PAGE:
"As a global HIV and STD medical provider operating treatment clinics and prevention facilities here in California, we see it as our duty to pursue action on the issue of safety in the workplace—in these instances, unprotected sex acts taking place in albeit non-traditional workplaces—porn sets located throughout the San Fernando Valley that are churning out billions of dollars of adult fare every day," said Michael Weinstein, President of AIDS Healthcare Foundation. "Treasure Island has been quite vocal and outspoken in its opposition to condom use in the company’s films. This is why we are filing workplace health and safety complaints with Cal/OSHA: to press for the enforcement of existing state and local workplace regulatory guidelines which would require the use of condoms in their—and all—adult films produced in California."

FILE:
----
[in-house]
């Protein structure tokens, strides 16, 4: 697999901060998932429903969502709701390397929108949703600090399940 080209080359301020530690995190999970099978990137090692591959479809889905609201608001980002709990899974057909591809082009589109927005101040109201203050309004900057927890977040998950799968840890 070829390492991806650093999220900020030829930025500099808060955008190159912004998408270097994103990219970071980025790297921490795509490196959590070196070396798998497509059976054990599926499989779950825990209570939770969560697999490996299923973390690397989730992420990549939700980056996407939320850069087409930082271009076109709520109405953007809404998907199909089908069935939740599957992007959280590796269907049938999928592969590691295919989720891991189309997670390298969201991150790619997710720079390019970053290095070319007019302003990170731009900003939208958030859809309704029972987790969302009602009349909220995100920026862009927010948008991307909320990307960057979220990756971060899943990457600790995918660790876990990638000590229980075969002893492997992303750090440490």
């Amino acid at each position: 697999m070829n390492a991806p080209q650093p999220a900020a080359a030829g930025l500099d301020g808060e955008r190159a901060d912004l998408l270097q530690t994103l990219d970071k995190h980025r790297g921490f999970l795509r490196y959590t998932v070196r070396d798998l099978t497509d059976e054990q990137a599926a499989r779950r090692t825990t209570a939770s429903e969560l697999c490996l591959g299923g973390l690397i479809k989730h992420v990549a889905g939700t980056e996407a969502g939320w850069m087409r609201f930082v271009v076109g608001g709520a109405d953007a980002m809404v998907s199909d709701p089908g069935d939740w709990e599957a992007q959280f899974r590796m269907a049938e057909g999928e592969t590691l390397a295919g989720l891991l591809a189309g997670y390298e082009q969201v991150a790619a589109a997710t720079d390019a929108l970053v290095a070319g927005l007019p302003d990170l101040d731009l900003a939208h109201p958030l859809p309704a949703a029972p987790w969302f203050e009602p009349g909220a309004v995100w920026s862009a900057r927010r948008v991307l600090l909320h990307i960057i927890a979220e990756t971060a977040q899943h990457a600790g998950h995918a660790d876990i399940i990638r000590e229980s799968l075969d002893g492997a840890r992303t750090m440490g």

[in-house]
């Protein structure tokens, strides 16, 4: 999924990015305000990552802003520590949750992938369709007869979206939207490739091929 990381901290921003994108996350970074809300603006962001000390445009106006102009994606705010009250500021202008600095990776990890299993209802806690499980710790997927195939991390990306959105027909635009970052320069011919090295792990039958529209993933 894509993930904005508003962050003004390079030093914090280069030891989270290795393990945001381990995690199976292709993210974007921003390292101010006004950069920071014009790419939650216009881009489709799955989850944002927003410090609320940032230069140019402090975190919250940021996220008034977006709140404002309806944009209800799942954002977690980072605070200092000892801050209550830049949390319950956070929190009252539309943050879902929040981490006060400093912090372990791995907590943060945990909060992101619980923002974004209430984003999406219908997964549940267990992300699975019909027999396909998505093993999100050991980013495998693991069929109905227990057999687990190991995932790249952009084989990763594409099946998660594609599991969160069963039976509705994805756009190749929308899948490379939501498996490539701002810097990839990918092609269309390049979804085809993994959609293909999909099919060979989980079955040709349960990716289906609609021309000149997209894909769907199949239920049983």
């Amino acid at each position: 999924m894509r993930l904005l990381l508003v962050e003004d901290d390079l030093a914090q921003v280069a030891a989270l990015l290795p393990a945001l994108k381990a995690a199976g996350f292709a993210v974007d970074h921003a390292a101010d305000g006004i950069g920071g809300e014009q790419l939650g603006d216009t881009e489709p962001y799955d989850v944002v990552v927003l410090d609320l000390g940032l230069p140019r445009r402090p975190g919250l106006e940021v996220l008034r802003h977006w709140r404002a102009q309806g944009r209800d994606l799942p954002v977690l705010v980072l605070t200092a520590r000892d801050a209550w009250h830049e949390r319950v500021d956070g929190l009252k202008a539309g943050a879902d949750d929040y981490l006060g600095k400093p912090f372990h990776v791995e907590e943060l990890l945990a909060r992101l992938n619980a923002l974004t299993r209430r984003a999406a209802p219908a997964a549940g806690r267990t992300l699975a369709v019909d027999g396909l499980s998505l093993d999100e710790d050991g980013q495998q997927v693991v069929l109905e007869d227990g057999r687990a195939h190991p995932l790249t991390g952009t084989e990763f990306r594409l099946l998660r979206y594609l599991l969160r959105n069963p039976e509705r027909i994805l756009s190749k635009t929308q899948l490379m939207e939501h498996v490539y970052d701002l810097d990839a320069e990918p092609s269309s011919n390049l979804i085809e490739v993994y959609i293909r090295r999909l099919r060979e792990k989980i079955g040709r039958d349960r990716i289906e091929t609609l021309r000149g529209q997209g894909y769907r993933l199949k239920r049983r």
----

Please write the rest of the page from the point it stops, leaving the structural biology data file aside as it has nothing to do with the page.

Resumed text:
Of course, as noted above, few or none of the complained-about movies were shot in the San Fernando Valley; the adult industry hardly "churn[s] out billions of dollars of adult fare every day"; and since TIM is located in the Bay Area, any films it did shoot in that area are not affected by Los Angeles County's recently passed Measure B, nor by the City of Los Angeles' film permitting requirements.

"I am interested to see what action, if any, OSHA takes against us, and I am particularly interested to see on what basis they allege jurisdiction," responded Robert Felt of New York-based Dark Alley Media. "For the moment, this is just a press release and I've been around long enough to know better than to overreact to press releases."